Microprudential Stabilizer: Machine Learning

Microprudential Stabilizer : Machine Learning

Machine Learning has been utilized in several sectors for some time now. Previously the domain of programmers, it has found many use cases in many major fields such as logistics, production, and finance. Machine Learning is a subfield within the application of artificial intelligence (AI). Due to the nature of ML and AI which tries to identify market trends and make predictions.

ML’s contributions

ML and AI have also caused several employment movements in the finance industry. Over the past few years, financial firms such as Bloomberg has expanded its Machine Learning group in order to help capitalize on the need to aggregate data while providing models in order to predict market behavior. It tries to provide reports to clients through market indicators and make recommendations. Machine Learning thrives as it acknowledges the open endedness of market behavior and attempts to reconcile it using AI and data engines. Most recently Deutsche Bank’s CEO John Cryan said “We’re too manual, which can make you error-prone and it makes you inefficient. There’s a lot of machine learning and mechanization that we can do” (Noonan, Jenkins, & Storbeck, 2017). Cryan has also vowed to cut at least 45,000 jobs of its current 90,000 strong roster.

Role of Machine Learning in Cryptoeconomics

Considering the role of Machine Learning in economic models and was met with several issues. Firstly, econometric models are used to have advanced or assist with proving theories. This act of providing confirmations does not allow for ML to have a role in econometrics. In addition to this, since the arguments on the Efficient Market Hypothesis is contested by behaviors of economic agents, which are irrational or rational. It limits the usefulness of any prediction engines such as fundamental or technical analysis. This too includes Machine Learning. There remains a strong need to reconcile the theory/data-driven econometrics which is more “hindsight” driven by prediction/data-driven machine learning environments which are more “forward” driven. It is, however, important to acknowledge that both fields draw on probability and statistics which form its shared core which often results in statistical models using real-world data.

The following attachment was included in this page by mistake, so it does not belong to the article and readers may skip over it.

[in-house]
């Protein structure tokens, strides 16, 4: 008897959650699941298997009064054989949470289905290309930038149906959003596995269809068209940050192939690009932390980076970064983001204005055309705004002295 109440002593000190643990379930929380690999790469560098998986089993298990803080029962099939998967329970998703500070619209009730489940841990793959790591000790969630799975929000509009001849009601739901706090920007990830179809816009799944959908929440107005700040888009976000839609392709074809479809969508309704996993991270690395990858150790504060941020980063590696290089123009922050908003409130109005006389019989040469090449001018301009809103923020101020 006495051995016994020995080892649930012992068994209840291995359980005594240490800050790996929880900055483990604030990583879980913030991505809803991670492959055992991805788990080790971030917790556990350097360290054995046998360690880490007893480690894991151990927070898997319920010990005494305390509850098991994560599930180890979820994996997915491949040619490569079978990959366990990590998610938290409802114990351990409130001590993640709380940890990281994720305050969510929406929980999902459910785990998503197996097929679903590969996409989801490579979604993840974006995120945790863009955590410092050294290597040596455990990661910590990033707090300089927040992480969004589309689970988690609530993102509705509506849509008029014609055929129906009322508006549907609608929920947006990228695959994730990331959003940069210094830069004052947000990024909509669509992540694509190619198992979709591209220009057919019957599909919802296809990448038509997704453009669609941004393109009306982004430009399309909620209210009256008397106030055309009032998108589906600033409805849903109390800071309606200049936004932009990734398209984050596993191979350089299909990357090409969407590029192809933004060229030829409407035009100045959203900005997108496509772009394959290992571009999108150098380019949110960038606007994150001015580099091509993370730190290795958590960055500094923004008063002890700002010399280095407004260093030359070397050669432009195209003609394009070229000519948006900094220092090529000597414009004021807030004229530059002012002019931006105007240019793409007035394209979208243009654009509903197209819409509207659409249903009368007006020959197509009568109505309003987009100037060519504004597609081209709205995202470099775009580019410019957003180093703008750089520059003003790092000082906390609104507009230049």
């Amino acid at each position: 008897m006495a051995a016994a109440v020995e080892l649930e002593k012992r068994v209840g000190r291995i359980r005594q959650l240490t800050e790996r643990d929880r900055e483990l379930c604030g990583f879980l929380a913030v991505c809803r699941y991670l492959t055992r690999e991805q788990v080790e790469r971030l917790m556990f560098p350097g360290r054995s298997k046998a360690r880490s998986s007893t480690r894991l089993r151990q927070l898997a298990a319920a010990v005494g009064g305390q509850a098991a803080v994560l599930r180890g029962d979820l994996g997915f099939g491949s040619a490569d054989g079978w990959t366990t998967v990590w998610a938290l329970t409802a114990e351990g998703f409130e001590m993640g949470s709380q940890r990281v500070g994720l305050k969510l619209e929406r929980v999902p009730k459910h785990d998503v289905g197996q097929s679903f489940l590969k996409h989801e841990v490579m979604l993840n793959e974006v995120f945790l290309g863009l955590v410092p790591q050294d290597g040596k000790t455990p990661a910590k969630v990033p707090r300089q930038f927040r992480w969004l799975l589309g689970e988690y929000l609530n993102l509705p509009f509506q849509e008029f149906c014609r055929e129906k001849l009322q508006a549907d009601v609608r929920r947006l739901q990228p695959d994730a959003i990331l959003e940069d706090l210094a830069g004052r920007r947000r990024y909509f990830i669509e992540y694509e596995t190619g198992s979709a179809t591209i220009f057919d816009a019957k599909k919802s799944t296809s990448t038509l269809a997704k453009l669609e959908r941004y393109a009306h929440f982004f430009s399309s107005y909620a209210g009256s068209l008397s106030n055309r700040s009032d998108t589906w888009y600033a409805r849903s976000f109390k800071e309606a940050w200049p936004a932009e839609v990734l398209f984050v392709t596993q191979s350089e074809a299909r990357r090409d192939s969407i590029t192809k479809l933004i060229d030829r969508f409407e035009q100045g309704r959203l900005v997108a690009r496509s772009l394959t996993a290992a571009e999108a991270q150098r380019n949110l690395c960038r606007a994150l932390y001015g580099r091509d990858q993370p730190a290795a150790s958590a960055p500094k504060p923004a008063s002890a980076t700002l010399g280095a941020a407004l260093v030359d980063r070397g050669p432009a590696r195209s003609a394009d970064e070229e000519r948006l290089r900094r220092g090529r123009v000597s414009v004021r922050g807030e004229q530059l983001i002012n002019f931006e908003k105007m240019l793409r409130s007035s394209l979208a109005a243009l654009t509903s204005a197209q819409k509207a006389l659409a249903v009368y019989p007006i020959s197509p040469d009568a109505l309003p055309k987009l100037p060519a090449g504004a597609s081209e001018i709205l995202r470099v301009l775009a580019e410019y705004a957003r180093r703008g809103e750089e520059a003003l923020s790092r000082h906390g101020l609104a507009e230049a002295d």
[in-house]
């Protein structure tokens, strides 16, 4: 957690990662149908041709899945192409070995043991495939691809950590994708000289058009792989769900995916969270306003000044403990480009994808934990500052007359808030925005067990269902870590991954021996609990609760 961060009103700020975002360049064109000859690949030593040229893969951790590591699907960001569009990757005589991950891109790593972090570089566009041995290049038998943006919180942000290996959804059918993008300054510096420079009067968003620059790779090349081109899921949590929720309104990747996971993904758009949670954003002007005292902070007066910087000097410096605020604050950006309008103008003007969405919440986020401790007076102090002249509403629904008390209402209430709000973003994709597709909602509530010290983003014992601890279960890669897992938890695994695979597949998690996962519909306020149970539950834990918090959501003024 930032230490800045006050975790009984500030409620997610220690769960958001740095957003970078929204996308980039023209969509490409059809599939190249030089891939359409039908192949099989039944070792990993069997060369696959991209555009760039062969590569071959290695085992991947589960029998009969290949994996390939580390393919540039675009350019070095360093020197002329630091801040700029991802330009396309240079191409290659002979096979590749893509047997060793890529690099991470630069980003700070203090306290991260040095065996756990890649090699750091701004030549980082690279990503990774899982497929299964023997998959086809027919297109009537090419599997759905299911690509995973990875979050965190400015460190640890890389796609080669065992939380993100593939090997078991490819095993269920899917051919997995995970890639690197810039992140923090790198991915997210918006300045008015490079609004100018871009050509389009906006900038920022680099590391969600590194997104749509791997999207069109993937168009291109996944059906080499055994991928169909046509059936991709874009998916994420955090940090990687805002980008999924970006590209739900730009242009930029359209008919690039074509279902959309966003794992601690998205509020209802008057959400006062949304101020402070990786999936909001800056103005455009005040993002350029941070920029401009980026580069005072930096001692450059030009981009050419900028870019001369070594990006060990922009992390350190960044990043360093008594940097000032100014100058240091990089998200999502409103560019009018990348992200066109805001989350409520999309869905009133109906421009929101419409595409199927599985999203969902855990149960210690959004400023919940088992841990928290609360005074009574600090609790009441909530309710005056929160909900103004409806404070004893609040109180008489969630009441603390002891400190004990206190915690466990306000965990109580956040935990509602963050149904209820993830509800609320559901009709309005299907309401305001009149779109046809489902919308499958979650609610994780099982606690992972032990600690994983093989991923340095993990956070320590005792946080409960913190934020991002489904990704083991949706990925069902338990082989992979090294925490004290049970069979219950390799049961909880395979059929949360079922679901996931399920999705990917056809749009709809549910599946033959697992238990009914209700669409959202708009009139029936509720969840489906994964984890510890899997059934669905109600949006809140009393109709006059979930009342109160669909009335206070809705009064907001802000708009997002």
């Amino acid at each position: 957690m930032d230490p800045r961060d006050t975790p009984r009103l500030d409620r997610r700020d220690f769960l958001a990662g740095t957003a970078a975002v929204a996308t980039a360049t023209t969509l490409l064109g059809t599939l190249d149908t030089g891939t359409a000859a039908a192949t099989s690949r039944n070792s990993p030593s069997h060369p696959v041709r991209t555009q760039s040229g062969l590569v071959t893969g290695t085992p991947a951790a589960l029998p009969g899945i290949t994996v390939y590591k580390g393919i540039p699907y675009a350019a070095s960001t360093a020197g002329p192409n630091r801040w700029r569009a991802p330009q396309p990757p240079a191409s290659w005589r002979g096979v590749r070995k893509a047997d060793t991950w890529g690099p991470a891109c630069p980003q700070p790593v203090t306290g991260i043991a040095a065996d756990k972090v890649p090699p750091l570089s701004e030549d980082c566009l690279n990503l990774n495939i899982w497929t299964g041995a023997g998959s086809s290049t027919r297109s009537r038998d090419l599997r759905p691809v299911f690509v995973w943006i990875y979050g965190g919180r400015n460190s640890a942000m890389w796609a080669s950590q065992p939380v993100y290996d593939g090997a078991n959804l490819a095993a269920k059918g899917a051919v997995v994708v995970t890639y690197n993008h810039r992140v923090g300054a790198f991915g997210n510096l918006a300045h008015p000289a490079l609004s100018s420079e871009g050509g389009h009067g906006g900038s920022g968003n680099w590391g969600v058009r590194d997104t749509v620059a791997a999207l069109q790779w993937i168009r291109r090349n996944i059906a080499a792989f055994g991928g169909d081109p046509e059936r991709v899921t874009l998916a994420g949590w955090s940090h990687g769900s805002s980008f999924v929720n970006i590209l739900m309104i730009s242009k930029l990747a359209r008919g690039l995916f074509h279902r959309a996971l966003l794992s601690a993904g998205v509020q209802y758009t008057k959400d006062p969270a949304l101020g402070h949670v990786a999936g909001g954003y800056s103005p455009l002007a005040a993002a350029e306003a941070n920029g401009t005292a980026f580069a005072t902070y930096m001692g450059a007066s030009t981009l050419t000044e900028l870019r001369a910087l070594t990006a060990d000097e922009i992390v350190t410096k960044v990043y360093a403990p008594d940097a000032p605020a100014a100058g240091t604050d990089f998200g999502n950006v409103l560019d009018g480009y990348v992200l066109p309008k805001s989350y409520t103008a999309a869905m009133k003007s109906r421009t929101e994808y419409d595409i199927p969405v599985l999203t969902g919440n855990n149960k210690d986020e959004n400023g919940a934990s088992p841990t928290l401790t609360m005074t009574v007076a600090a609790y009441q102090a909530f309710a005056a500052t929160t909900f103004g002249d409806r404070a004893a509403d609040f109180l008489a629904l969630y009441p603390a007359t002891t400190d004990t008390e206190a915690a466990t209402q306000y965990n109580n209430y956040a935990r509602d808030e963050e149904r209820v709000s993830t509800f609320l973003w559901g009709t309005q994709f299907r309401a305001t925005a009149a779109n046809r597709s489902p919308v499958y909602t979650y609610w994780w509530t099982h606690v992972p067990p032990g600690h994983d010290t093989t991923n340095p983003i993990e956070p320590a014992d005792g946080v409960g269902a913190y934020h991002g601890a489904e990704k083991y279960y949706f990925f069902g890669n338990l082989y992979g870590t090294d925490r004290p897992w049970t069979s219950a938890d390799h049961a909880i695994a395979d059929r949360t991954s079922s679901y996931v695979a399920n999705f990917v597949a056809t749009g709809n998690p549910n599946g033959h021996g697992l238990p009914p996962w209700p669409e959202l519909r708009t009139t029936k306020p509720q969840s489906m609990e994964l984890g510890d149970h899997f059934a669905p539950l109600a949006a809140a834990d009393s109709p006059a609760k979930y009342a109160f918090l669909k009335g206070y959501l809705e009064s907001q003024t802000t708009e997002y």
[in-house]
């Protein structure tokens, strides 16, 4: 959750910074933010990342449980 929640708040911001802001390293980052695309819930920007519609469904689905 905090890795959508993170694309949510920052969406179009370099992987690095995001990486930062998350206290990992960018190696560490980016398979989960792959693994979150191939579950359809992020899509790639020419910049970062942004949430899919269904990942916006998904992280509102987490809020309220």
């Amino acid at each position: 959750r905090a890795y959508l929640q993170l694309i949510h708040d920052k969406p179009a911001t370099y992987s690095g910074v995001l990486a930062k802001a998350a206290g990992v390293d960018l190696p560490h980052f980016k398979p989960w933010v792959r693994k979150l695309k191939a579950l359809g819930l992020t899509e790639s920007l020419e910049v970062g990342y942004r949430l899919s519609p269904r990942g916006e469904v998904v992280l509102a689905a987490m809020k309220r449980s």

General Updates

Machine Learning applications today are especially focused on unsupervised ML, this is important as huge amounts of data must be sorted by the AI continuously, and it is useful if it is able to do it without any human intervention. When explained simply, the application of ML at all stages of finance in the middle office/back office results in higher perceived returns for clients.

Leveraging on networks, sharing of progress within ML will cause all vested interests in the field to be literally on the same frontier as they push boundaries of applications in finance. Unlike humans, ML through AI can remain unbiased as they select or bootstrap the required components for their task. This is huge as the fundamental goal is an attempt to use data and all available information to provide any extraordinary excess returns or optimize existing invested funds. Although it is important to point out that the perimeters of an AI are always firstly defined by a human, thus bias cannot be completely explained away. Through this ML is attempting to smooth EMH. There is more to ML however that is beyond the scope of the paper.

Flip side

The flip side of the growth of FinTech attempts to address this issue through another avenue. While ML tries to sort the market by consuming and utilizing massive amounts of technology and processing power. The blockchain retains the processing power as well as the software programmers behind it. Blockchain technology proposes a brave new solution. Sort out the whole financial system instead of trying to optimize all inefficiencies.

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